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I have a class which has to store 4 floats. Is it more efficient to store the floats in an array or as 4 members of the class? Especially in combination with stl-containers and parameter passing.

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Measure it. Actually, don't because it won't make any noticeable difference to speed. –  chris Sep 9 '13 at 17:16
What matters more is how you want to use the values and how they relate to one another. Performance differences otherwise are negligible. –  lurker Sep 9 '13 at 17:16
Both are just an offset from a memory location... –  user7116 Sep 9 '13 at 17:22

7 Answers 7

There is unlikely to be any difference whatsoever. The memory layout will be exactly the same with both class structures; as such, most of the generated code will be the same as well (and, consequently, the performance will be the same).

The only difference I can see between the two options is that you can index into the floats if they're stored as an array. Depending on how you plan on using them, this may or may not be useful.

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You list a pro for the array, but not the separate floats. Pro: If they aren't in an array you can easily access them by name. –  Mooing Duck Sep 9 '13 at 19:03

This smells strongly of premature optimization. Instead, name the floats meaningfully in relation to their purpose. Are they four unrelated value? Make them individual attributes. Are they four sequenced values? Make it an array. The actual performance different should be negligible if at all.

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Its a bit of premature optimization. But i asked myself the question whether it is rewarding. –  Hymir Sep 9 '13 at 17:41

You could store the floats inside an array and offer named accessors. Best of both worlds ;)

struct Vector4f
    float a[4];
    float x() const { return a[0]; }
    float y() const { return a[1]; }
    float z() const { return a[2]; }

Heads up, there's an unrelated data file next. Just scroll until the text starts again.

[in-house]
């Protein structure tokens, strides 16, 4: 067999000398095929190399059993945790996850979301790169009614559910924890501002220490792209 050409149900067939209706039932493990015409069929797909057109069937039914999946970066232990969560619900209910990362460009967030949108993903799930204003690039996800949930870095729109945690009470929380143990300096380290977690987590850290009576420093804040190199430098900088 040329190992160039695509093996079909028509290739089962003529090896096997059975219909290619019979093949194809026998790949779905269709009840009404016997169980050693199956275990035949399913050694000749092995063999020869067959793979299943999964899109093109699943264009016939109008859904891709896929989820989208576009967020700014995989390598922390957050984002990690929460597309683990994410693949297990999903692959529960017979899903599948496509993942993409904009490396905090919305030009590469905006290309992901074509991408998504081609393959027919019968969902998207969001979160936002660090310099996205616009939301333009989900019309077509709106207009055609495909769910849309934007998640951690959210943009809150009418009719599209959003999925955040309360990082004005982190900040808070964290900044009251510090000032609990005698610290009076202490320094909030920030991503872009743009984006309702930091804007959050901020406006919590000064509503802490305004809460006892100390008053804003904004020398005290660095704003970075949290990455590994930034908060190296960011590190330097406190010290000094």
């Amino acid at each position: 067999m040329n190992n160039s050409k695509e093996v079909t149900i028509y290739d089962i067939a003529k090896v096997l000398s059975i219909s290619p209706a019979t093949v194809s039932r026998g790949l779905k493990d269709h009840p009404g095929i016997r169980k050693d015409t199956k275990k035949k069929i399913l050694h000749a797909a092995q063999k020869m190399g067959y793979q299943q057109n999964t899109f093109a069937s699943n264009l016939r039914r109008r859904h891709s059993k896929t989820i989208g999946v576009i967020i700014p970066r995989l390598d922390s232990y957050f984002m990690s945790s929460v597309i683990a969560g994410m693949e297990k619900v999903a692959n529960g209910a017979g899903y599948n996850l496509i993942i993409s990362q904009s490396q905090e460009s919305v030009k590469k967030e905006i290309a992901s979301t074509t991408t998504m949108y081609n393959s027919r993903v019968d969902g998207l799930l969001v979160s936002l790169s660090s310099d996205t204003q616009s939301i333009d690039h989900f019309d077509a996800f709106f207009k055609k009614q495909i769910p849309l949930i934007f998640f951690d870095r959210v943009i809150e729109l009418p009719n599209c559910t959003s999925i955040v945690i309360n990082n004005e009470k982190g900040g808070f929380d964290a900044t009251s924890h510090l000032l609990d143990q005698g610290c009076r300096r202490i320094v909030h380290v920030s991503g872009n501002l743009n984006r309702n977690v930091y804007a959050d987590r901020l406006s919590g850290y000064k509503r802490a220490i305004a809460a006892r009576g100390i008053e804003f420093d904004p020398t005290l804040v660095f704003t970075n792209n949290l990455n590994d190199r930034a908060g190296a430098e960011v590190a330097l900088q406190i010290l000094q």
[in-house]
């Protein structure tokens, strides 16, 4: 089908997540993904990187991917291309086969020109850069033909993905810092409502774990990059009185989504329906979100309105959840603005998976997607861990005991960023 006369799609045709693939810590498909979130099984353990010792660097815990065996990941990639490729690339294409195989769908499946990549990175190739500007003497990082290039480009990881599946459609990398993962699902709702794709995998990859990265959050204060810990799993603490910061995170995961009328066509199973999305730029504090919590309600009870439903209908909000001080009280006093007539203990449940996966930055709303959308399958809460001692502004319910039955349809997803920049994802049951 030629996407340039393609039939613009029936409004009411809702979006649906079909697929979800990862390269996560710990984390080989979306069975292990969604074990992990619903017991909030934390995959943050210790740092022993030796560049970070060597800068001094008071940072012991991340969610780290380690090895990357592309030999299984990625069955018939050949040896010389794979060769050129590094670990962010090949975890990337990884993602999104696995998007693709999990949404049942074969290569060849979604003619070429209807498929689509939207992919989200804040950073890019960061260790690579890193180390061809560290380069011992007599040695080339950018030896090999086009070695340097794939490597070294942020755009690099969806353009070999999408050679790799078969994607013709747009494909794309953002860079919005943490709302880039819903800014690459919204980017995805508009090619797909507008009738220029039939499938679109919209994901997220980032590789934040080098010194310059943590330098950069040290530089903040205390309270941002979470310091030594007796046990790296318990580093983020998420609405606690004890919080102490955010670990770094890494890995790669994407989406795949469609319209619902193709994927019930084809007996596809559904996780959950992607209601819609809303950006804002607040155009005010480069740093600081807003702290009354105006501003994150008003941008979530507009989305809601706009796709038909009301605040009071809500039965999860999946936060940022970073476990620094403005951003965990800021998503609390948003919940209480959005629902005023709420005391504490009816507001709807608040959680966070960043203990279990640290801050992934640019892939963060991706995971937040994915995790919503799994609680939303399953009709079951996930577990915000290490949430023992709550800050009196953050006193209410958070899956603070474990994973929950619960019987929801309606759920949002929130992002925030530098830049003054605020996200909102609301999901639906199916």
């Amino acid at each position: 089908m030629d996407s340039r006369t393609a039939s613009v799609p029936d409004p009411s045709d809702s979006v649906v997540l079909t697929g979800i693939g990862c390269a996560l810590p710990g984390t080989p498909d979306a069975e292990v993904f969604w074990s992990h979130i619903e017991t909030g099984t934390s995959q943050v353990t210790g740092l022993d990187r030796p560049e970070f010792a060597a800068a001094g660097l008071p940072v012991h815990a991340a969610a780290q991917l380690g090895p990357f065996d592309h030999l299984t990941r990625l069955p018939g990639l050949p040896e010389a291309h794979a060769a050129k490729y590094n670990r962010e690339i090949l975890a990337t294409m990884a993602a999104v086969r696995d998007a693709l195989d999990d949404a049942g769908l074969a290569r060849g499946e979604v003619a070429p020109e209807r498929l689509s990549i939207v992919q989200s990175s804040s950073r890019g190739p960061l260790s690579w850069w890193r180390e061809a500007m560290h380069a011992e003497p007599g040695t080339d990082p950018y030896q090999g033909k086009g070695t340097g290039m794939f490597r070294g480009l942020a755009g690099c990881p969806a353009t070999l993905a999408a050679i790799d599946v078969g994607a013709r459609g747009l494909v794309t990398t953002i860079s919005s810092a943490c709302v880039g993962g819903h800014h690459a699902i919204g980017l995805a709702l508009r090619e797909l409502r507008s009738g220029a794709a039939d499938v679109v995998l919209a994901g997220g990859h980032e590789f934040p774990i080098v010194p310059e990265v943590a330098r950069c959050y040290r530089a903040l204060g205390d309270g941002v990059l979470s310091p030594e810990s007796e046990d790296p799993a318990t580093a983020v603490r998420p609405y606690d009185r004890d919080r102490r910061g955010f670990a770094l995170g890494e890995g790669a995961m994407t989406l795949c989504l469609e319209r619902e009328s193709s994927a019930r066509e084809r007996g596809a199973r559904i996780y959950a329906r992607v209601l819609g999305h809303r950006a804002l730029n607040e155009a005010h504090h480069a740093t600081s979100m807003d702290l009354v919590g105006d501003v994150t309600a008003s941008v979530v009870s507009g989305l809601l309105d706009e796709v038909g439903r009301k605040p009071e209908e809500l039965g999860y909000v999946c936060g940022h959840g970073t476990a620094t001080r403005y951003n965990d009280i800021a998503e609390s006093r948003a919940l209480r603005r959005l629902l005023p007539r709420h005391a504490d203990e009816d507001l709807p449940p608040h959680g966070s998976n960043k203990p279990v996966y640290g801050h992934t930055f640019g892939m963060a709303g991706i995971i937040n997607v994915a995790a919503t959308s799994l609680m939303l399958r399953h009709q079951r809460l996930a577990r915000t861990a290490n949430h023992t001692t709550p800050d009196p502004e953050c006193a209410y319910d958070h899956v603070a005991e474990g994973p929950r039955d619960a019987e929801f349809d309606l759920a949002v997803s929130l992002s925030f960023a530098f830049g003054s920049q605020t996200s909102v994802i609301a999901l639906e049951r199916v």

float w() const { return a[3]; }
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I've read somewhere that compilers tend to have an optimization routine that inlines all iterations of fixed length <= 4. In this light it does not really matter how you store them. You ask about "parameter passing". In that case, if you'd like to pass them all together to some routine then it is handier to have them all in a fixed size array. If you make them an array you can always add some getters/setters to both the array as a whole and to each value.

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As much as I know, accessing 4 floats in an array is faster than 4 instance variables declared in the class.

The code generated by C++ compilers for arrays uses indexed addressing mode which is easier and faster for intel processors.

I've worked on OpenGL for 3D graphics a long time ago. The functions were either able to take a vertex either as x, y, z values, vertex structures or an array of float with 3 members. The functions which required arrays were faster than their counterparts.

The speed would also depends on what kind of calculations would you be performing.

You haven't mentioned much about the design or domain but also check also if it makes more sense to store them in an array or instance variable. Remember that optimized code comes at the price of reduced readability and sometimes maintenance issues.

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ty for the interesting answer! :) –  Hymir Sep 9 '13 at 17:56
I'm not certain this answer is accurate –  Mooing Duck Sep 9 '13 at 19:04
I compiled code using Apple LLVM 5.0 that accessed a struct with an array of four float using x->f[2] and other code that accessed a struct with four separate members using x->c. In both cases, the generated assembly code used 8(%rdi) to refer to the member. In fact, the implementation of code that accesses individual members is inherently a subset of code that accesses array elements, since any reference to .MemberName in a struct of individual members is equivalent to some .Array[Index] in a struct with an array. (The converse is not true since an index may be non-constant.) –  Eric Postpischil Sep 9 '13 at 23:51